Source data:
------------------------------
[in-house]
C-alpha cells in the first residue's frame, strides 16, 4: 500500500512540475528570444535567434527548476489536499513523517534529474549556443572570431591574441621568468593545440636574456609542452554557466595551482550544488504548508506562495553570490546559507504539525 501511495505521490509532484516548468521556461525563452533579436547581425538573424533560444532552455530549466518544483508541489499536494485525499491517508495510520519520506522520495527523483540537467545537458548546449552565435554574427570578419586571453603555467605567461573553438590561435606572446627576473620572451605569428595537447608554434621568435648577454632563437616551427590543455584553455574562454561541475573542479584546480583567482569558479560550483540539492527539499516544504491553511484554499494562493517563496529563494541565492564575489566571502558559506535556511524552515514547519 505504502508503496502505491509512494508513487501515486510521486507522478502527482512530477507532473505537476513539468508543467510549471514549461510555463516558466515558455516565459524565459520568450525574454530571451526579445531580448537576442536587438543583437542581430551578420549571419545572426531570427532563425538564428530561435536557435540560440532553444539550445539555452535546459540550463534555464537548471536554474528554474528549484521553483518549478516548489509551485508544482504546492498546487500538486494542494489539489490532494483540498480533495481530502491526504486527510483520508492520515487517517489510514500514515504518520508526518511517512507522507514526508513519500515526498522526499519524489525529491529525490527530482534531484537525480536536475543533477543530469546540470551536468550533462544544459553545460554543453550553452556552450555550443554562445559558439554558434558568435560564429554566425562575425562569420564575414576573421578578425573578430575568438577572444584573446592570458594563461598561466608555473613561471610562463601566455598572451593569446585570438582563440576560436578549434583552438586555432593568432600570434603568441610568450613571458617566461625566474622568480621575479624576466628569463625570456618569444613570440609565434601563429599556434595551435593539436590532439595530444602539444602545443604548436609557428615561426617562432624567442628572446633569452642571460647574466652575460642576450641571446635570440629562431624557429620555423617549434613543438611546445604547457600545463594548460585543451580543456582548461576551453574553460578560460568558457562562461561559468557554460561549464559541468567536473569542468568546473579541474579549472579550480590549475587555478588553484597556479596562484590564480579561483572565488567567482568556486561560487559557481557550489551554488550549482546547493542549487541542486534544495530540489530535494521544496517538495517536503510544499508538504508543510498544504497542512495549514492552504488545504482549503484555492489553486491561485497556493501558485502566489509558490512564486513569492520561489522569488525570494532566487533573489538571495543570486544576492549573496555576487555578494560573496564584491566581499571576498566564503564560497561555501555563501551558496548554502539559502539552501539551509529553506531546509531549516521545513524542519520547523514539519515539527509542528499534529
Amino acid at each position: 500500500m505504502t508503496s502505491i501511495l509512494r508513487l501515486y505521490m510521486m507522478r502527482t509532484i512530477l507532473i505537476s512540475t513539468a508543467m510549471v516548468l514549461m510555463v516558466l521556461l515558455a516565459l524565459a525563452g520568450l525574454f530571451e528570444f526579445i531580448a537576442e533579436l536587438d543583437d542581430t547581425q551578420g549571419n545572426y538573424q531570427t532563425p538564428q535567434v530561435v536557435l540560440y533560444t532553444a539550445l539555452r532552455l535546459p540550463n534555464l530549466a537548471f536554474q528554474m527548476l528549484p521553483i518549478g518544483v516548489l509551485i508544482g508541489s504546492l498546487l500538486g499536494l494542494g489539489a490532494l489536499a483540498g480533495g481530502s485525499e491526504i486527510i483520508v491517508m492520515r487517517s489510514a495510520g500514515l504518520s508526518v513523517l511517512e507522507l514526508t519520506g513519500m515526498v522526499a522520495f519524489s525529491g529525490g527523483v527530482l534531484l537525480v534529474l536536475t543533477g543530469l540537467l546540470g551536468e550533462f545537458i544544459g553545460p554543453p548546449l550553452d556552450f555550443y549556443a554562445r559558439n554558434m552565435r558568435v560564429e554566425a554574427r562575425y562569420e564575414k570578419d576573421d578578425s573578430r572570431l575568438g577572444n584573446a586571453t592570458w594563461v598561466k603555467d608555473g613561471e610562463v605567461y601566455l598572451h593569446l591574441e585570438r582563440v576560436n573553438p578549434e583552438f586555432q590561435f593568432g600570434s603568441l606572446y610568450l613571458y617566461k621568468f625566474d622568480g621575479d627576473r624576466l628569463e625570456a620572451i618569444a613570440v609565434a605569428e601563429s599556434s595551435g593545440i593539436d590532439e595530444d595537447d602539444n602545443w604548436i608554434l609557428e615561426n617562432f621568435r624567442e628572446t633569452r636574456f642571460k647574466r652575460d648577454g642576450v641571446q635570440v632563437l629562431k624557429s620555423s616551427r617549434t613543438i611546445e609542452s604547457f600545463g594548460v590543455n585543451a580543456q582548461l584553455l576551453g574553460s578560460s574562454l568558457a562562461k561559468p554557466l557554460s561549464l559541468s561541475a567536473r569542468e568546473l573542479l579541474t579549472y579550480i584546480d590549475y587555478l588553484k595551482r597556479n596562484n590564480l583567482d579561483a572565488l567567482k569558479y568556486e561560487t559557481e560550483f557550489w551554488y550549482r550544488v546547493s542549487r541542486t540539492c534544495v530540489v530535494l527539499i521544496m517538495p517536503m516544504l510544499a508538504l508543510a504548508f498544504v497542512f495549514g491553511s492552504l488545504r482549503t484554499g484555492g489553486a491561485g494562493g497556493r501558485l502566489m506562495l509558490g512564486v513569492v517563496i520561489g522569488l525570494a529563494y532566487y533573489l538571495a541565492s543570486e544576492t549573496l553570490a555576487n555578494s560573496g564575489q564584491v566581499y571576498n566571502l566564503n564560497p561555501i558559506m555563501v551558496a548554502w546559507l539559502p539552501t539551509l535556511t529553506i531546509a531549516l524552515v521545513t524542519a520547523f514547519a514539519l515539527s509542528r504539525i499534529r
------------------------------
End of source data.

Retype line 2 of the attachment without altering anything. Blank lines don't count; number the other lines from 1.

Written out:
C-alpha cells in the first residue's frame, strides 16, 4: 500500500512540475528570444535567434527548476489536499513523517534529474549556443572570431591574441621568468593545440636574456609542452554557466595551482550544488504548508506562495553570490546559507504539525 501511495505521490509532484516548468521556461525563452533579436547581425538573424533560444532552455530549466518544483508541489499536494485525499491517508495510520519520506522520495527523483540537467545537458548546449552565435554574427570578419586571453603555467605567461573553438590561435606572446627576473620572451605569428595537447608554434621568435648577454632563437616551427590543455584553455574562454561541475573542479584546480583567482569558479560550483540539492527539499516544504491553511484554499494562493517563496529563494541565492564575489566571502558559506535556511524552515514547519 505504502508503496502505491509512494508513487501515486510521486507522478502527482512530477507532473505537476513539468508543467510549471514549461510555463516558466515558455516565459524565459520568450525574454530571451526579445531580448537576442536587438543583437542581430551578420549571419545572426531570427532563425538564428530561435536557435540560440532553444539550445539555452535546459540550463534555464537548471536554474528554474528549484521553483518549478516548489509551485508544482504546492498546487500538486494542494489539489490532494483540498480533495481530502491526504486527510483520508492520515487517517489510514500514515504518520508526518511517512507522507514526508513519500515526498522526499519524489525529491529525490527530482534531484537525480536536475543533477543530469546540470551536468550533462544544459553545460554543453550553452556552450555550443554562445559558439554558434558568435560564429554566425562575425562569420564575414576573421578578425573578430575568438577572444584573446592570458594563461598561466608555473613561471610562463601566455598572451593569446585570438582563440576560436578549434583552438586555432593568432600570434603568441610568450613571458617566461625566474622568480621575479624576466628569463625570456618569444613570440609565434601563429599556434595551435593539436590532439595530444602539444602545443604548436609557428615561426617562432624567442628572446633569452642571460647574466652575460642576450641571446635570440629562431624557429620555423617549434613543438611546445604547457600545463594548460585543451580543456582548461576551453574553460578560460568558457562562461561559468557554460561549464559541468567536473569542468568546473579541474579549472579550480590549475587555478588553484597556479596562484590564480579561483572565488567567482568556486561560487559557481557550489551554488550549482546547493542549487541542486534544495530540489530535494521544496517538495517536503510544499508538504508543510498544504497542512495549514492552504488545504482549503484555492489553486491561485497556493501558485502566489509558490512564486513569492520561489522569488525570494532566487533573489538571495543570486544576492549573496555576487555578494560573496564584491566581499571576498566564503564560497561555501555563501551558496548554502539559502539552501539551509529553506531546509531549516521545513524542519520547523514539519515539527509542528499534529